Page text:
by Hank Leukart
January 8, 2004
Visiting the past
Remembering the past in Normandy and Seattle.
Omaha Beach, one of the main landing points of the Allied invasion of German-occupied France during World War II. (view all Normandy, France photos)
ORMANDY, France — I’ve been thinking a lot about traveling back in time lately. I know, I know — I’m obsessed with time travel, and I think about it all the time. But lately, it’s been even more so than usual.
The past came alive for me this Christmas, when I visited the D-Day beaches in Normandy, France. You feel so disconnected from World War II until you actually stand on the beach where Germans shot at the Allies from cliffs above and hundreds of men died, right there, in the freezing water on the expansive shores. I’ve never had more respect for these men than I did as I stood in the freezing hail and rain next to the beautiful English Channel, realizing that I never could have handled being a Allied solider trying to reclaim France.
Time travel has been on my mind for a few other reasons. I’ve been doing research for a project and have been reading time travel literature and physics books about what parts of time travel are based in reality (a surprising amount, actually).
One of the books I have been reading, Time and Again by Jack Finney, takes an especially romantic and unscientific view of the topic. Imagine simply convincing yourself through hypnosis that you’re living in the 1800s, and then walking out of your apartment and finding, indeed, that you’ve stepped out into an afternoon 150 years in the past. Improbable, yes, but stirring nonetheless. When this happens to the main character, he steps out into an 1882 Manhattan winter, complete with horse-drawn sleighs and Victorian silk hats. There’s something distinctly emotional and mysterious about stepping out into a snowy day from our country’s past.
Coinciding perfectly with my reading of this book, this past Tuesday, Seattle had a true, old-fashioned “snow day.” The City of Seattle has never heard of snow plows or salt (it hasn’t really snowed here since 1996 anyway), and even if the city had, the city’s hills are so steep that driving during a snow storm is almost impossible. So, on Tuesday, when the Powers Above covered the city with 9 inches of snow, it felt like Seattleites had stepped back into 1882.
Very few went to work, no one tried driving his car, and like New York’s power outage last year, everyone swarmed the snow-covered streets. People skied down the middle of the roads. Capitol Hill and Queen Anne were closed to cars, and people commandeered the hilliest roads for use as ultimate sledding hills. Hundreds of people stood on Capitol Hill at the top of Denny Way, blocking the road, and used sleds to travel at least a half-mile to downtown Seattle. It was dangerous, but even more so, it was magical.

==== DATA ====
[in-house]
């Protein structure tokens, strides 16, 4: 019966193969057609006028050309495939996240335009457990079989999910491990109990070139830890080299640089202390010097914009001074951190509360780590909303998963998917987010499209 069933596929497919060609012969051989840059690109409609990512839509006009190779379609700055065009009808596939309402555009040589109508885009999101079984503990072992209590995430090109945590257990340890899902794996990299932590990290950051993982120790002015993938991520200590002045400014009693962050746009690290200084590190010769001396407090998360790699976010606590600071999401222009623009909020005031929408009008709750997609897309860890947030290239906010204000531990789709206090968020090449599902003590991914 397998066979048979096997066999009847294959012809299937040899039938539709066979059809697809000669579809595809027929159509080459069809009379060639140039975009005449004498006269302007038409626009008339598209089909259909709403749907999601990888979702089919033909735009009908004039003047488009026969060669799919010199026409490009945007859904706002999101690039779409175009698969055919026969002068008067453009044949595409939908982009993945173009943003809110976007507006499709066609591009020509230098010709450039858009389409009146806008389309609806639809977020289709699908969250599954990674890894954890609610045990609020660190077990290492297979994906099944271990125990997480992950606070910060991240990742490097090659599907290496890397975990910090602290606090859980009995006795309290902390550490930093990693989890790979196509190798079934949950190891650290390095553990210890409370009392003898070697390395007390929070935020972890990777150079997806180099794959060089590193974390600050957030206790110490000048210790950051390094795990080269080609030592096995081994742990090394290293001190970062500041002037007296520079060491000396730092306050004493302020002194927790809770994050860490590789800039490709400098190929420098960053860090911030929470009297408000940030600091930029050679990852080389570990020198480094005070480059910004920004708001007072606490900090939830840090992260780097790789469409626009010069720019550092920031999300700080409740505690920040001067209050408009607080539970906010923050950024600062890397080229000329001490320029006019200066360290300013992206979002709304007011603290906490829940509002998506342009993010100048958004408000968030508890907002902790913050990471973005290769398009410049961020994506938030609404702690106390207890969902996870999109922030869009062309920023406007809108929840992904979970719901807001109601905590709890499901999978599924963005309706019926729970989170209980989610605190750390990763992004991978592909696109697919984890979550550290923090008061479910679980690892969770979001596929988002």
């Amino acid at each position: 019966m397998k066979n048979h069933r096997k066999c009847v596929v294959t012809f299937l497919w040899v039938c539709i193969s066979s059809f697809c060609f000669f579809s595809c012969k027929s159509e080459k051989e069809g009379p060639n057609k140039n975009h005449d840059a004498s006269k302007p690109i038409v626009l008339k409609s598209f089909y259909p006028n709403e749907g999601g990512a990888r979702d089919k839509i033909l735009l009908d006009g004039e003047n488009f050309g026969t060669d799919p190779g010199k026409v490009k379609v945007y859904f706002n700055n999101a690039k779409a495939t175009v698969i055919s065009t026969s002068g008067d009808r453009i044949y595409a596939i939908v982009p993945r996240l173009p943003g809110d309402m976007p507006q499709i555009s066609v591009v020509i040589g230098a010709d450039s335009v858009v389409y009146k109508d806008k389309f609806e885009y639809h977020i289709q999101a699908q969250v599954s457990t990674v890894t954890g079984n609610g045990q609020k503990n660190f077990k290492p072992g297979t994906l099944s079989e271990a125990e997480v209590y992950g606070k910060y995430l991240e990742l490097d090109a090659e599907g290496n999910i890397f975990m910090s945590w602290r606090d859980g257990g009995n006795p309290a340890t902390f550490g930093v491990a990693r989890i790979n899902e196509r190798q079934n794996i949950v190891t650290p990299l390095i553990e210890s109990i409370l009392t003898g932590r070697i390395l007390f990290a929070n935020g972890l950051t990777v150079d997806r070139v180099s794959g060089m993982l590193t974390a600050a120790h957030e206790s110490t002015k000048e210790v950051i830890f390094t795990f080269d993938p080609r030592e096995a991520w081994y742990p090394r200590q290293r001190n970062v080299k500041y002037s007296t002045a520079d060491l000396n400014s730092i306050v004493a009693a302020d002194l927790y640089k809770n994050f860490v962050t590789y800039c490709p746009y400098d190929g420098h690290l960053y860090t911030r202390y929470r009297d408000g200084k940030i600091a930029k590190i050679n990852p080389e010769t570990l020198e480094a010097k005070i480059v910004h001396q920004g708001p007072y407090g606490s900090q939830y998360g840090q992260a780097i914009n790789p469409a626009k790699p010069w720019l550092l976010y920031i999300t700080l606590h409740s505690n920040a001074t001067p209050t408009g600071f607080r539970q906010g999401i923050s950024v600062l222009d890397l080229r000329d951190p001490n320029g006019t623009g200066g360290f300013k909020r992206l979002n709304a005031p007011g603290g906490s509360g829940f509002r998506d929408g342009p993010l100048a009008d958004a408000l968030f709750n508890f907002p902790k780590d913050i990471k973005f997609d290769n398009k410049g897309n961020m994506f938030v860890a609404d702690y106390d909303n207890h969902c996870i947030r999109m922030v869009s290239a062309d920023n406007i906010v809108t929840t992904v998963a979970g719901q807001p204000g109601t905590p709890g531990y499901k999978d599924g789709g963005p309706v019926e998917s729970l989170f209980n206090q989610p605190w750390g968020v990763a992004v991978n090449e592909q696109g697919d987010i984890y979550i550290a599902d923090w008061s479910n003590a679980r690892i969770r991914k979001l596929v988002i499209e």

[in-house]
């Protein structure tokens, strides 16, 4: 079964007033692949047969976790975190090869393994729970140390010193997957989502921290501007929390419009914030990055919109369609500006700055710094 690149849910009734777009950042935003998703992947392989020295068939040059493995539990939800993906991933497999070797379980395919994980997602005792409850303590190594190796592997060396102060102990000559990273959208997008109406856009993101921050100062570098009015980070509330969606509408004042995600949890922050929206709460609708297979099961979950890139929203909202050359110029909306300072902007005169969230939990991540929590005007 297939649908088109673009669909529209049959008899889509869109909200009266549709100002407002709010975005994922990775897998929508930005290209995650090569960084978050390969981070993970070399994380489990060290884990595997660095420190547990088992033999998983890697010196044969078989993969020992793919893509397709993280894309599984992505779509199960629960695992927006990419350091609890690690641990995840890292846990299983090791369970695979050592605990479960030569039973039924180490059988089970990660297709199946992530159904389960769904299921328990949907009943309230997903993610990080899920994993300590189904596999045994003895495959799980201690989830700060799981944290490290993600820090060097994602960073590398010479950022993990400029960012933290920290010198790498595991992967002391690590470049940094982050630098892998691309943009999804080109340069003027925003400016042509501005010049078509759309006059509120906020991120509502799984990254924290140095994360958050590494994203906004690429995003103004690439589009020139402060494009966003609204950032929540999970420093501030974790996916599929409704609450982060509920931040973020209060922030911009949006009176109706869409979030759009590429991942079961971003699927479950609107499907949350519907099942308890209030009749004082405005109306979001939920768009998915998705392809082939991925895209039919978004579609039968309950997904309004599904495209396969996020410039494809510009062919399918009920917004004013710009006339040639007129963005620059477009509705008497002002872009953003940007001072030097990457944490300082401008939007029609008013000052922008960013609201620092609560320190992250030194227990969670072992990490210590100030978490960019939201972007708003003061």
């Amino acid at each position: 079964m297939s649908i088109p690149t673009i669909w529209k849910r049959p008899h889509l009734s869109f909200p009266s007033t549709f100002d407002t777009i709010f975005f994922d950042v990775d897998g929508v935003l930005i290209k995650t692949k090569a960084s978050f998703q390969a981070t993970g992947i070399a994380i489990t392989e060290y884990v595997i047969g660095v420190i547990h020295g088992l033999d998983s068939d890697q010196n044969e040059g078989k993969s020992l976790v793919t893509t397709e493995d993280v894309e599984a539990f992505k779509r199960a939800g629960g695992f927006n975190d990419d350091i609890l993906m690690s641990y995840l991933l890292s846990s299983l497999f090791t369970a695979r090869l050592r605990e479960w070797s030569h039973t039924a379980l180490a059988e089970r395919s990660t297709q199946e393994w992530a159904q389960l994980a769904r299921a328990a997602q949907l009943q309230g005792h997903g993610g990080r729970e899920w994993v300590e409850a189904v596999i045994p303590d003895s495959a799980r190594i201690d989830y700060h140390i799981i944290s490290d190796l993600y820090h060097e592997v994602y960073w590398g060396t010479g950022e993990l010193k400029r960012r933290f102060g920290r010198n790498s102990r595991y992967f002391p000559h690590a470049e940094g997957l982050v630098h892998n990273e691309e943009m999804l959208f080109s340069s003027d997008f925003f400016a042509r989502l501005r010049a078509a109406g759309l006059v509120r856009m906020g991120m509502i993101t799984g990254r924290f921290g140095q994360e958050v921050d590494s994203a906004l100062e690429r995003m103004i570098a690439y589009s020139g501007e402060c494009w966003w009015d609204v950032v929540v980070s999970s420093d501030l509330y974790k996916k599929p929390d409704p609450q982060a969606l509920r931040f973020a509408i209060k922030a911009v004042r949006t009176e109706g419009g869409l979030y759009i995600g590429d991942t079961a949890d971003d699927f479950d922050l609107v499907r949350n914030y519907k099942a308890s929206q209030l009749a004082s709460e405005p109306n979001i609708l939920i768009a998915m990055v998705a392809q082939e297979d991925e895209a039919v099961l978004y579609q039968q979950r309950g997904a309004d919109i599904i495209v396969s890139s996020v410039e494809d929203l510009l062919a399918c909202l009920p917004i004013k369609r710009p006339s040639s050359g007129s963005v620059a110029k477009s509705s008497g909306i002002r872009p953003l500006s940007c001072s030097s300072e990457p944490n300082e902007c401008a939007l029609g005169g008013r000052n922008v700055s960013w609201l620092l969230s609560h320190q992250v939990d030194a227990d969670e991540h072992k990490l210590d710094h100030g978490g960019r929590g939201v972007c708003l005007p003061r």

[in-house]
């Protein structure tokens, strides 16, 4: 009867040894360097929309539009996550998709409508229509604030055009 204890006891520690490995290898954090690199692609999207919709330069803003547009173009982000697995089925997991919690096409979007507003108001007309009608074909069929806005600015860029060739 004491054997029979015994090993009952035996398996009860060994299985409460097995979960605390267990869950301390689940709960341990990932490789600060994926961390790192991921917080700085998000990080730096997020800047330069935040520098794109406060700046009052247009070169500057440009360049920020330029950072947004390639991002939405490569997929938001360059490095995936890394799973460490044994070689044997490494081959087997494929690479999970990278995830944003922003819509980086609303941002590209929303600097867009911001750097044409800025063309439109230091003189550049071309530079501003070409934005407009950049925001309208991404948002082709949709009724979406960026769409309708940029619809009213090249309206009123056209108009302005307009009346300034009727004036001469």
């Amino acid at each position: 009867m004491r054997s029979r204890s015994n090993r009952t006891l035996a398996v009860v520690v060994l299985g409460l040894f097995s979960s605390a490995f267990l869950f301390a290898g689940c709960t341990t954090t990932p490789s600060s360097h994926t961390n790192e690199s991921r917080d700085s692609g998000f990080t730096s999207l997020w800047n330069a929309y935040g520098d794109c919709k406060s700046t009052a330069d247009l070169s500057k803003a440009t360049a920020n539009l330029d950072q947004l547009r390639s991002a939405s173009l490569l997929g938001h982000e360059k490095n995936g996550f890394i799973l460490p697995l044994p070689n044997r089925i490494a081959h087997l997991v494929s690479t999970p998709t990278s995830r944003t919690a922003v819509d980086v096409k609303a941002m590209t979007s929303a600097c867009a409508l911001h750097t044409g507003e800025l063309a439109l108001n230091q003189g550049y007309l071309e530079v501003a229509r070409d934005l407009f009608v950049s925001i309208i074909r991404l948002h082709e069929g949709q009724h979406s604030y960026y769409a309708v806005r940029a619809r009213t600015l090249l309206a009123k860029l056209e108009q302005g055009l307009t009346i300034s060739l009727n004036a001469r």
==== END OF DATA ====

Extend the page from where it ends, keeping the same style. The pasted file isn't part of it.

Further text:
So much of the time, I feel like the only person on Earth. I live in a city with millions of people, but it seems like I never see them. They’re all living their private lives: driving to work in glass-protected bubbles, stopping at Starbucks, and returning to their apartments. Sometimes I see people in passing, but we seem so disconnected from each other.
But seeing thousands of people enjoying an old-fashioned winter day on the snow-covered Seattle streets reminded me that, yes, we do live in a community with real people. Watching people bundled up in puffy coats and red scarves turn an asphalt four-lane road into a sledding-course was like traveling back to a time when there was more camaraderie among us. Some of the romance of the past somehow surfaced on this day, in the middle of gritty, downtown Seattle.
I’d never seen it happen before, yet I felt nostalgic anyway. The day’s sights acted as yet another personal time-travel trigger. Like when I hear Moby’s Play album, and I’m instantly transported to Mexico, where I listened to the album almost everyday when I lived there. Or when I go to Nordstrom and smell a perfume that puts me back into a relationship that has long since ended. Or when I see a photo of a winter at college and quickly feel a shiver down my spine.
So, when you get a chance, take a few mellow minutes this January to do some personal time-traveling. It’s therapeutic, and it may give you some ideas about how you want to spend the new year. Maybe you’ll decide to stay on your current track, or maybe you’ll decide to make some major life changes.
Only time will tell. WB